In all the cases I am aware of, the CPI index used in calculations is all-items, and is not seasonally adjusted. People who follow economic commentary will note that economists mainly talk about core (ex-food and energy) seasonally adjusted inflation series. This can create a wedge between economist chatter and inflation strategy in the near term.

The non-seasonally adjusted series take some getting used to. There is a fairly stable ripple in the CPI series, and this creates period of high and low carry for index-linked bonds (link to article that discusses this). In turn, this can mean that the standard breakeven inflation rate can be misleading for short-term bonds, if one is thinking in terms of the seasonally adjusted series.

(The reason why seasonal adjustments cannot be used is that seasonal adjustment is only an approximation, and could change as a result of algorithm changes, or if the seasonal adjustment factor is re-calibrated in response to new data. The government does not want to face off against investors in court as a result of duelling seasonal adjustment algorithms.)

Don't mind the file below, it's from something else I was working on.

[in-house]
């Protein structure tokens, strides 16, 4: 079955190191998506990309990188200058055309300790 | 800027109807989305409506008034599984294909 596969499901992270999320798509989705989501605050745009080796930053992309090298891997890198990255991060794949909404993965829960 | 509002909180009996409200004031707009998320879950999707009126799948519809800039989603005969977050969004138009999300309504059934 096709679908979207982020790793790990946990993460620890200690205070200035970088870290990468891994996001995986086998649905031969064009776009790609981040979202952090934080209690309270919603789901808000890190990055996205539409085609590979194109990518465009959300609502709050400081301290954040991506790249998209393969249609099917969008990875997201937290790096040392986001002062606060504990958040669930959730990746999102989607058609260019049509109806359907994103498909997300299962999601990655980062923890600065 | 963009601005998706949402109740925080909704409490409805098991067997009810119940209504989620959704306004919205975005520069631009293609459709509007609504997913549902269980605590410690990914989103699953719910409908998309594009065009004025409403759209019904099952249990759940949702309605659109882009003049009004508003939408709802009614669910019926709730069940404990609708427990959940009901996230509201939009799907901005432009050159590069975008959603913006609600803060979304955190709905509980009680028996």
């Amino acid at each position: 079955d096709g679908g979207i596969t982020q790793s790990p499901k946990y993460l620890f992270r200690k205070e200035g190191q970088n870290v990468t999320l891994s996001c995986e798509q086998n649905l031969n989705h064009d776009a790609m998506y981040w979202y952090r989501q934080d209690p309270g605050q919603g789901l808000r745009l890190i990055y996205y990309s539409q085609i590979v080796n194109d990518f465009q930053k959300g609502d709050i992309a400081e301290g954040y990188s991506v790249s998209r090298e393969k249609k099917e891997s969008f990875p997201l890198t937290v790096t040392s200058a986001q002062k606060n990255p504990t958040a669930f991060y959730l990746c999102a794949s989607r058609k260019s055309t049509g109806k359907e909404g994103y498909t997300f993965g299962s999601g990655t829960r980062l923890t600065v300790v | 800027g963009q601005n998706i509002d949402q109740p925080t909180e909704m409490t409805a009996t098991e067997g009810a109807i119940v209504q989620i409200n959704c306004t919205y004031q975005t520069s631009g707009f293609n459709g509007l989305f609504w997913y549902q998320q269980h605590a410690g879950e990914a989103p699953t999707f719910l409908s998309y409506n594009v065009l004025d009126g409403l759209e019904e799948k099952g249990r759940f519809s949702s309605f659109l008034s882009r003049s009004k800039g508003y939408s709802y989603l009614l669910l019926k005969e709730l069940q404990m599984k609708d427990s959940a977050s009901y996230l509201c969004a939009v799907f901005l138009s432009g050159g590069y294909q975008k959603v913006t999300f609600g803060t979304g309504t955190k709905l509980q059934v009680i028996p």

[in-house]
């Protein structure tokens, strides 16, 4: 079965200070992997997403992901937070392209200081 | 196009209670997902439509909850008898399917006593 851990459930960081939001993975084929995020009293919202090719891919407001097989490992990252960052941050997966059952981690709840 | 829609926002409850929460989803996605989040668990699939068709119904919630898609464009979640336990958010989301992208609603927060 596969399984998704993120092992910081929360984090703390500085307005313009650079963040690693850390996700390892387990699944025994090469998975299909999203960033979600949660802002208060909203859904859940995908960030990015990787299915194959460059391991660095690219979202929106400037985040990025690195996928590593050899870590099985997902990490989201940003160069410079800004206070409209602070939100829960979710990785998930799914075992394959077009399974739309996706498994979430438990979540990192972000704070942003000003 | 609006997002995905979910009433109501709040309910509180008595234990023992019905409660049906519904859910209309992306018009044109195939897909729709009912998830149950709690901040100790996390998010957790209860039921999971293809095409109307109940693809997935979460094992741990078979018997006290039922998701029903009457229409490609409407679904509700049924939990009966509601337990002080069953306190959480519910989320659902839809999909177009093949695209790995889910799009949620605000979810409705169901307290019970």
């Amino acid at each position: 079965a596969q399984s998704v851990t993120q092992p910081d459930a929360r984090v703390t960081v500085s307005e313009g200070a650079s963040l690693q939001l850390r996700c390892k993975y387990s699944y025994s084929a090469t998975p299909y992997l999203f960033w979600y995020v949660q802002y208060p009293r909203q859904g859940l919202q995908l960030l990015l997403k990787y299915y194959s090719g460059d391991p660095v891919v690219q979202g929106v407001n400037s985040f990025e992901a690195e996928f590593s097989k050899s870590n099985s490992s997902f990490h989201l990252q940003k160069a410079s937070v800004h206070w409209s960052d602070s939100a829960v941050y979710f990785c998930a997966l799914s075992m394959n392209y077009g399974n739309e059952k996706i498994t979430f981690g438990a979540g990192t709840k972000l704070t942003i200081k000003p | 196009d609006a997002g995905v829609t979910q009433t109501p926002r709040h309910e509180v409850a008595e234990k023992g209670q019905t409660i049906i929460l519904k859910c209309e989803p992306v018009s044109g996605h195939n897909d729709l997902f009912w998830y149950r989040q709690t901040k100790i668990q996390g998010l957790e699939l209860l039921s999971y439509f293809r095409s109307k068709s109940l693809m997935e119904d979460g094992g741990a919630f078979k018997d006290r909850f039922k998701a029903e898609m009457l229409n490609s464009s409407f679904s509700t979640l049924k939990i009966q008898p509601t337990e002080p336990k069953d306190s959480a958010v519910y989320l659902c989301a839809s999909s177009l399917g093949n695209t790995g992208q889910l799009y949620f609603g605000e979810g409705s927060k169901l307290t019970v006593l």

Principal Put

 In some markets (notably the United States), the bond structure has an added feature that benefits investors: a principal put.

With this feature, the indexation factor on the principal payment is guaranteed to be no lower than 1; that is you will always get at least $100 for every $100 face value of bonds you own. This guarantee does not extend to coupon payments, including the last one.

That is, the indexation factor for the principal = max(1, coupon indexation factor).

For those of you interested in the wild world of fixed income derivatives, you will recognise the max operation as a form of option (a put). This means that if we want to be very careful about bond pricing, we need to take into account the value of the principal put.

That said, the principal put is only in-the-money if the CPI index falls over the life of the bond. We have not seen that behaviour in the United States in the post-World War II world, although Japan's price index has been largely stable and would have historically triggered a hypothetical principal put at some points in time if such bonds existed. (Working from memory, Japanese linkers do not have a principal put in their structure anyway.)

Tax Treatment